When choosing might mean losing: A mixed method study of secondary school choice in the Republic of Trinidad and Tobago

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dc.contributor.author De Lisle, Jerome
dc.contributor.author Keller, Carol
dc.contributor.author Jules, Vena
dc.contributor.author Smith, Peter
dc.date.accessioned 2010-04-14T17:43:14Z
dc.date.available 2010-04-14T17:43:14Z
dc.date.issued 2009
dc.identifier.citation De Lisle, J., Keller, C., Jules, V., & Smith, P. (2009). When choosing might mean losing: A mixed method study of secondary school choice in the Republic of Trinidad and Tobago. Caribbean Curriculum, 16(1), 131-176 en
dc.identifier.issn 1017-5636
dc.identifier.uri http://hdl.handle.net/2139/6584
dc.description.abstract This article argues that Trinidad and Tobago has historically operated a system of open enrolment. Open access to schools by families may be rooted in the conflict between Church and State over schooling. The system is founded on the principle of the right of parents to choose schools for their children, first argued in the 18th century by the Church, and now included as a provision in the Trinidad and Tobago Republican Constitution. Choice of secondary school is operationalized by a system of rules for placement at eleven-plus. Parents are required to list their choice of schools and depending upon the candidates' score in the eleven-plus examination, test takers receive one of these choices or are assigned by the Ministry of Education. To study the system of secondary school choice in Trinidad and Tobago, information was gathered from the registration database of 11 eleven-plus examinations spanning the period 1995-2005. Student choices were analysed along with the demographic and geographic data. In the mixed method research design, data on the construction of school choice were also collected from focus groups and individual laddering interviews with both parents and children at four school sites. The integrated findings suggest that the choice-making process is complex, fluid, and dynamic, with multiple markets and different consumer types. Families made decisions in which children and even outsiders had considerable voice. Making choices involved a dual process of valorization and demonization of schools, but a tendency to reject some schools was predominant in many instances. The value placed on first choice "prestige" schools may be related to the consumer values of future economic success, safety of person, and assurance of stable personal development en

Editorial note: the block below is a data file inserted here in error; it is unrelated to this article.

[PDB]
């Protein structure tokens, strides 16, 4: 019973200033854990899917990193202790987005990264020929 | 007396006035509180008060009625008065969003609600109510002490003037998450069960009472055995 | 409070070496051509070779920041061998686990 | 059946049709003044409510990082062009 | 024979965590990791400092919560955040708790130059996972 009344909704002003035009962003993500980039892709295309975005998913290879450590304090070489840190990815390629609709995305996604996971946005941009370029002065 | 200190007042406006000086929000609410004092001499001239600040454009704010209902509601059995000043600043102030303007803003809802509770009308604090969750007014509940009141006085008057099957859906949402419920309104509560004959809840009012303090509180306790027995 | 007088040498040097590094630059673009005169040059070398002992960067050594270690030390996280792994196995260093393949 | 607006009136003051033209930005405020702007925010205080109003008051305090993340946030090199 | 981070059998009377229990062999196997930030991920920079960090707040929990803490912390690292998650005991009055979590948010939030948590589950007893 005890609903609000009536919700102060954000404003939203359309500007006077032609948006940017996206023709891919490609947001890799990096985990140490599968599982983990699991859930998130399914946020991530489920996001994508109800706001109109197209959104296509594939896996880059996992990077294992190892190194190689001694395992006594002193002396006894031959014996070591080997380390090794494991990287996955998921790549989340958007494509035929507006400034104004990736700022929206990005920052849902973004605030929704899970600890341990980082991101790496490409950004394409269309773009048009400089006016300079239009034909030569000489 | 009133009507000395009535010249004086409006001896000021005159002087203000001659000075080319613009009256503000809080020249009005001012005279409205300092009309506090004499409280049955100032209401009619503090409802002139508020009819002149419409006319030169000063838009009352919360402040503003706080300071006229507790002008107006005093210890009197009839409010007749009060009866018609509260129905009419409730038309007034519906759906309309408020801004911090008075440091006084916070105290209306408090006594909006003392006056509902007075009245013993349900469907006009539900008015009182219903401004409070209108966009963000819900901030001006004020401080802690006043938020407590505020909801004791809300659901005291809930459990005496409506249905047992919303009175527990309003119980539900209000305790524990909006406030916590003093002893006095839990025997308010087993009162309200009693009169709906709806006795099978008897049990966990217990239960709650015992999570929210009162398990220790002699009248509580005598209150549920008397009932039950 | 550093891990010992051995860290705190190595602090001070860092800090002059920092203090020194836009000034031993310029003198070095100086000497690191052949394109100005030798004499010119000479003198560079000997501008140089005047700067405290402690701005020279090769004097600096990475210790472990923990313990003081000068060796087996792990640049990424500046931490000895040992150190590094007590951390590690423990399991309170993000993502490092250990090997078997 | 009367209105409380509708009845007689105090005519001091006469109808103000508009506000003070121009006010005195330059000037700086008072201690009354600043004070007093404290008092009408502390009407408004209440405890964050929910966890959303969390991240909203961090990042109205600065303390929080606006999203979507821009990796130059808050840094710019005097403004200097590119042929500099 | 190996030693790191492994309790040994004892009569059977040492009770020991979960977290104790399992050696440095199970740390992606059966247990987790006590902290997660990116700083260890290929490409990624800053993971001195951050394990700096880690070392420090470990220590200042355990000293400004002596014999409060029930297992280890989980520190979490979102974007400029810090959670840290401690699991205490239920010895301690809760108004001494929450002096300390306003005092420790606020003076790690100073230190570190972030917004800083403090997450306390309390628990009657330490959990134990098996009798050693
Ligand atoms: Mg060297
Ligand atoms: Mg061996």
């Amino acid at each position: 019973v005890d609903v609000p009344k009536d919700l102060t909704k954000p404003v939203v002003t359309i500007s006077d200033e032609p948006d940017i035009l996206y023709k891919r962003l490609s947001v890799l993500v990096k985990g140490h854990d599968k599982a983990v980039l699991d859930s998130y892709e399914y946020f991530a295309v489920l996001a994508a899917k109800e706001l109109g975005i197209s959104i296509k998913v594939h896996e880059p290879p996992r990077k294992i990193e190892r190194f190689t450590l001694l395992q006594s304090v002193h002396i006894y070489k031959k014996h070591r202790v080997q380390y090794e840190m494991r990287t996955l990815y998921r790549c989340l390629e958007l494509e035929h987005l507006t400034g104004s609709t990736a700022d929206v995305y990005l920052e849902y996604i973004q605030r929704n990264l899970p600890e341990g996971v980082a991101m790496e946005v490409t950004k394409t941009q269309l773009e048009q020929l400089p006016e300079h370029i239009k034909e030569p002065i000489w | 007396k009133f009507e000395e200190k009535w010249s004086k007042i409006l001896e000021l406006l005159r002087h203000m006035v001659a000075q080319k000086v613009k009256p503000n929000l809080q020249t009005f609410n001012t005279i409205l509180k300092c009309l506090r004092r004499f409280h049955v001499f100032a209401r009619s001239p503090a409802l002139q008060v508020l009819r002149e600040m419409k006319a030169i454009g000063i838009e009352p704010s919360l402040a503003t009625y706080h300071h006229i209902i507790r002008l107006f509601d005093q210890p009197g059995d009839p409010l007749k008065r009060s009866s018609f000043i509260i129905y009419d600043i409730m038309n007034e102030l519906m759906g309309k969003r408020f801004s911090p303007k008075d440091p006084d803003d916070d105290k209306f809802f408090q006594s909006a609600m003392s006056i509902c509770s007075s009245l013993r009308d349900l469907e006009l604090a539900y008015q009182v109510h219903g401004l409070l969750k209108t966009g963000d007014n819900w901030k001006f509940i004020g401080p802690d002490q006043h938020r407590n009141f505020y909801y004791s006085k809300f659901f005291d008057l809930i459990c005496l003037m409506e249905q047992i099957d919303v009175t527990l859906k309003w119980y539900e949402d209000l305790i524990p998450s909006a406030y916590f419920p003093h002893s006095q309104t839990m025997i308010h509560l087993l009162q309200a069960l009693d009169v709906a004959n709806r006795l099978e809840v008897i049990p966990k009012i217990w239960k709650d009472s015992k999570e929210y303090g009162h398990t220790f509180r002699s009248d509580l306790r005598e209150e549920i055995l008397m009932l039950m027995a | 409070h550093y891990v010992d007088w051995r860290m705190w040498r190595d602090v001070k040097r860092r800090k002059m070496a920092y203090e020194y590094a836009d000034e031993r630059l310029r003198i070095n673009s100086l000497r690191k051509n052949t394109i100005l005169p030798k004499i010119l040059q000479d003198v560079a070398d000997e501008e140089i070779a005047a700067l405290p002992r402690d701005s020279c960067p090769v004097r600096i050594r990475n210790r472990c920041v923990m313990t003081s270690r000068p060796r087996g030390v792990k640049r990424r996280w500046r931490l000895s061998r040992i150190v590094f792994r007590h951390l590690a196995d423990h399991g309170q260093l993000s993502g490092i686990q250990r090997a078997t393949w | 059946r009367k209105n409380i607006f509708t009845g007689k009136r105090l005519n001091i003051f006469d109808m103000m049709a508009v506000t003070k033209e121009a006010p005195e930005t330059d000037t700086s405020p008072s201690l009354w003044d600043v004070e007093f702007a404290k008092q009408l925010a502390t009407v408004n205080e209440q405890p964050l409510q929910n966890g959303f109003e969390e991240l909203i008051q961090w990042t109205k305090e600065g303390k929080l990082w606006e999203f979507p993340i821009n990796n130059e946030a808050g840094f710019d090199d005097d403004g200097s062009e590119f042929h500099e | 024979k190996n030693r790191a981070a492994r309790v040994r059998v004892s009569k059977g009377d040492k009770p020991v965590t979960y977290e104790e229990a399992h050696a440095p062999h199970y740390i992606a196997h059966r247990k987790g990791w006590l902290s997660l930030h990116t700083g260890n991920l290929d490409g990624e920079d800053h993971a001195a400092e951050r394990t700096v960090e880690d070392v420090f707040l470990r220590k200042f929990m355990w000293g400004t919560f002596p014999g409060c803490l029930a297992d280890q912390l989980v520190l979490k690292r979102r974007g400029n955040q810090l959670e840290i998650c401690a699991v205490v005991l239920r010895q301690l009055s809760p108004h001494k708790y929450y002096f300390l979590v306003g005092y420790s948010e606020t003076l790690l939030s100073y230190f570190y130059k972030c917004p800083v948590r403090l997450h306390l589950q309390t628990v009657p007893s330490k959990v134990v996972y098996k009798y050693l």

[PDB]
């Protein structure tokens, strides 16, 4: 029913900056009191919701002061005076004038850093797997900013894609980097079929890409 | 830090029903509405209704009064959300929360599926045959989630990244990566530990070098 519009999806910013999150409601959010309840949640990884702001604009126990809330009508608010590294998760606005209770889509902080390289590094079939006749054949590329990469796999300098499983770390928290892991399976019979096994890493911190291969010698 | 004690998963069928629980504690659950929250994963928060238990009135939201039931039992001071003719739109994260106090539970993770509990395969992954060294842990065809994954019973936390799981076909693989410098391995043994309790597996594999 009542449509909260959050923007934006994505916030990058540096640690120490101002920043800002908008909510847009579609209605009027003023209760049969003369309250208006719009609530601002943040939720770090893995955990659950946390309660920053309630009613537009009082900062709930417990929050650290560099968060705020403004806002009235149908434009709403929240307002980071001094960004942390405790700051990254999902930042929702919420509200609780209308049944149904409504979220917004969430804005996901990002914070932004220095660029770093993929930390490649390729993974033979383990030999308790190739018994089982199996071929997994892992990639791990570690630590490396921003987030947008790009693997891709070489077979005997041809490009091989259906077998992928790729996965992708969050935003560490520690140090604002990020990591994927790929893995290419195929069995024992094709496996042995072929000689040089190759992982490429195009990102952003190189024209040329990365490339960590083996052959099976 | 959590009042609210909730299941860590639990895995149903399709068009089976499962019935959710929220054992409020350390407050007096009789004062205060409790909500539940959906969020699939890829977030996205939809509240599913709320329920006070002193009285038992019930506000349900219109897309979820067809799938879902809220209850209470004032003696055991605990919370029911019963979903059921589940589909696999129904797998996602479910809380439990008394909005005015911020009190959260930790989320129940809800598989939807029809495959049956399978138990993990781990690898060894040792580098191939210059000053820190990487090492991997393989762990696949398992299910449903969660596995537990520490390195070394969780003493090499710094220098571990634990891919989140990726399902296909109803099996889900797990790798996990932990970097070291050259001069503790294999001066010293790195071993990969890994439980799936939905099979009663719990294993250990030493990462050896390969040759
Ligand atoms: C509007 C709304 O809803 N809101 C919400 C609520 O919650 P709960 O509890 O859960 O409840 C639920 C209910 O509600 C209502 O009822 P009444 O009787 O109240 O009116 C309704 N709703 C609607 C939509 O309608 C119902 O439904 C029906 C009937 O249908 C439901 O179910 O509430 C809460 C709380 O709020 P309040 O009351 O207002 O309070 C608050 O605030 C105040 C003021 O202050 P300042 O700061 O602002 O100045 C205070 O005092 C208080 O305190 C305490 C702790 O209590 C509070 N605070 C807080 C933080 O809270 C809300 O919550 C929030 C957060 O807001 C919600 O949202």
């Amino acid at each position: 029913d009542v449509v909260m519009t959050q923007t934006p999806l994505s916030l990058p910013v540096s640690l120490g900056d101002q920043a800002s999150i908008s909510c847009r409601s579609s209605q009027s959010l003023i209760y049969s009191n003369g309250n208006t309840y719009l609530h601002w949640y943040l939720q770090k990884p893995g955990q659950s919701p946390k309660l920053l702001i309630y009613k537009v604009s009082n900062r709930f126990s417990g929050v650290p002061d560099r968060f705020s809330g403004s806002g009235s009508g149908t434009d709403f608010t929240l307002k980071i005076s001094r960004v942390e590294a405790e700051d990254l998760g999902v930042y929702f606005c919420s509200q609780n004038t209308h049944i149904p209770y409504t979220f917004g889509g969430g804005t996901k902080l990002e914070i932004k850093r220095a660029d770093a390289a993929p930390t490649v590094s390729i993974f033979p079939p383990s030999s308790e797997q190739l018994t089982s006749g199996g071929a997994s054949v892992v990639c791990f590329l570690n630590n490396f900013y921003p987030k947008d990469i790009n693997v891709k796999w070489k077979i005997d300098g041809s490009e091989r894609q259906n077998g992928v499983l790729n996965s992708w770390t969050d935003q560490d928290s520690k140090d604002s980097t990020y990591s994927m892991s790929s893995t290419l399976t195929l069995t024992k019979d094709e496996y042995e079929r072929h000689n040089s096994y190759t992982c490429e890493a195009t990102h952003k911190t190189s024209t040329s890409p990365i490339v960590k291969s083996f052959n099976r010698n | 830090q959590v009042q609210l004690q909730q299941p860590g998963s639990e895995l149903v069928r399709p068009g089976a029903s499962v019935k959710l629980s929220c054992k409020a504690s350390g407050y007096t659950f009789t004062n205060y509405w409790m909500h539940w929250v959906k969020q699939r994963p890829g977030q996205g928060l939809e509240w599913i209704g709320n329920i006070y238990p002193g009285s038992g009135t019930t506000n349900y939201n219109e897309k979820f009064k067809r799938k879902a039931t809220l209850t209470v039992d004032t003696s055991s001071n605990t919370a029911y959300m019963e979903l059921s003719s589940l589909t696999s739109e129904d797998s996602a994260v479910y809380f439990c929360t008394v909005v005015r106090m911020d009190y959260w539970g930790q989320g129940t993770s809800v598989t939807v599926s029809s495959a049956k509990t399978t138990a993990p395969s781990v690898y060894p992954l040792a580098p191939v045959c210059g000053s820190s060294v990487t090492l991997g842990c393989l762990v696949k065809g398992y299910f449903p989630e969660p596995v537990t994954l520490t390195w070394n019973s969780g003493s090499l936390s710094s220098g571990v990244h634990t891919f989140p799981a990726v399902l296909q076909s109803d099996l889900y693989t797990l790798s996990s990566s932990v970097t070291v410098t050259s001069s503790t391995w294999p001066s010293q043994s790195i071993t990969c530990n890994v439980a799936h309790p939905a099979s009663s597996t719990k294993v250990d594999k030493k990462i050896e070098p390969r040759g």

dc.language.iso en en
dc.publisher School of Education, UWI, St. Augustine en
dc.subject Secondary schools en
dc.subject School choice en
dc.subject Entrance examinations en
dc.subject Trinidad and Tobago en
dc.title When choosing might mean losing: A mixed method study of secondary school choice in the Republic of Trinidad and Tobago en
dc.type Article en


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